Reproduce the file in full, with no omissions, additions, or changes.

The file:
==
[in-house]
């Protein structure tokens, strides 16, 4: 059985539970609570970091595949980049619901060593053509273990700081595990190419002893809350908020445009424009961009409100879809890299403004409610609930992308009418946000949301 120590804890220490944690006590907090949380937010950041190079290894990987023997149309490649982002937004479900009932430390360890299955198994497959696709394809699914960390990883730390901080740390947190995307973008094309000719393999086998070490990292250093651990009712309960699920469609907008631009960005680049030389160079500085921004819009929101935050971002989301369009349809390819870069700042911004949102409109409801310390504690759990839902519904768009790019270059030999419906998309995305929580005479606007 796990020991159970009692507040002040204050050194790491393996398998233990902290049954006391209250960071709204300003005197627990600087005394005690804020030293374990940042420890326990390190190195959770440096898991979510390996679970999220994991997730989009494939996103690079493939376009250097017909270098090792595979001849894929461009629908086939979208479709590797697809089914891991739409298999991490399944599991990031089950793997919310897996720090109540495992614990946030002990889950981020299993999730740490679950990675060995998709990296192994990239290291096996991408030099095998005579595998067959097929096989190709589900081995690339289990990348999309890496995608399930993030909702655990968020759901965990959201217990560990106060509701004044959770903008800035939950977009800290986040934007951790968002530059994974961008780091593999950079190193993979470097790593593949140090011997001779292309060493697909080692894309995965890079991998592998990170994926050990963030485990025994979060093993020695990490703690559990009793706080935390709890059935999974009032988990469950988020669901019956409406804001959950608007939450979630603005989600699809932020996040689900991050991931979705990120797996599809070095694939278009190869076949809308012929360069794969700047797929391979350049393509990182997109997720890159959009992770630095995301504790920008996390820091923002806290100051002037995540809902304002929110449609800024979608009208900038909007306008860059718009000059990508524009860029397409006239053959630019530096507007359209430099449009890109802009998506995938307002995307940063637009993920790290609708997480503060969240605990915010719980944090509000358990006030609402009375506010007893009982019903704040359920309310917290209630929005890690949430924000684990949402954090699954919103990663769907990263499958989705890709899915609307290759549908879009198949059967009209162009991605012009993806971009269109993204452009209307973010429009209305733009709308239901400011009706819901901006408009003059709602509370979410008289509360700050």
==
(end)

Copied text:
[in-house]
């Protein structure tokens, strides 16, 4: 059985539970609570970091595949980049619901060593053509273990700081595990190419002893809350908020445009424009961009409100879809890299403004409610609930992308009418946000949301 120590804890220490944690006590907090949380937010950041190079290894990987023997149309490649982002937004479900009932430390360890299955198994497959696709394809699914960390990883730390901080740390947190995307973008094309000719393999086998070490990292250093651990009712309960699920469609907008631009960005680049030389160079500085921004819009929101935050971002989301369009349809390819870069700042911004949102409109409801310390504690759990839902519904768009790019270059030999419906998309995305929580005479606007 796990020991159970009692507040002040204050050194790491393996398998233990902290049954006391209250960071709204300003005197627990600087005394005690804020030293374990940042420890326990390190190195959770440096898991979510390996679970999220994991997730989009494939996103690079493939376009250097017909270098090792595979001849894929461009629908086939979208479709590797697809089914891991739409298999991490399944599991990031089950793997919310897996720090109540495992614990946030002990889950981020299993999730740490679950990675060995998709990296192994990239290291096996991408030099095998005579595998067959097929096989190709589900081995690339289990990348999309890496995608399930993030909702655990968020759901965990959201217990560990106060509701004044959770903008800035939950977009800290986040934007951790968002530059994974961008780091593999950079190193993979470097790593593949140090011997001779292309060493697909080692894309995965890079991998592998990170994926050990963030485990025994979060093993020695990490703690559990009793706080935390709890059935999974009032988990469950988020669901019956409406804001959950608007939450979630603005989600699809932020996040689900991050991931979705990120797996599809070095694939278009190869076949809308012929360069794969700047797929391979350049393509990182997109997720890159959009992770630095995301504790920008996390820091923002806290100051002037995540809902304002929110449609800024979608009208900038909007306008860059718009000059990508524009860029397409006239053959630019530096507007359209430099449009890109802009998506995938307002995307940063637009993920790290609708997480503060969240605990915010719980944090509000358990006030609402009375506010007893009982019903704040359920309310917290209630929005890690949430924000684990949402954090699954919103990663769907990263499958989705890709899915609307290759549908879009198949059967009209162009991605012009993806971009269109993204452009209307973010429009209305733009709308239901400011009706819901901006408009003059709602509370979410008289509360700050």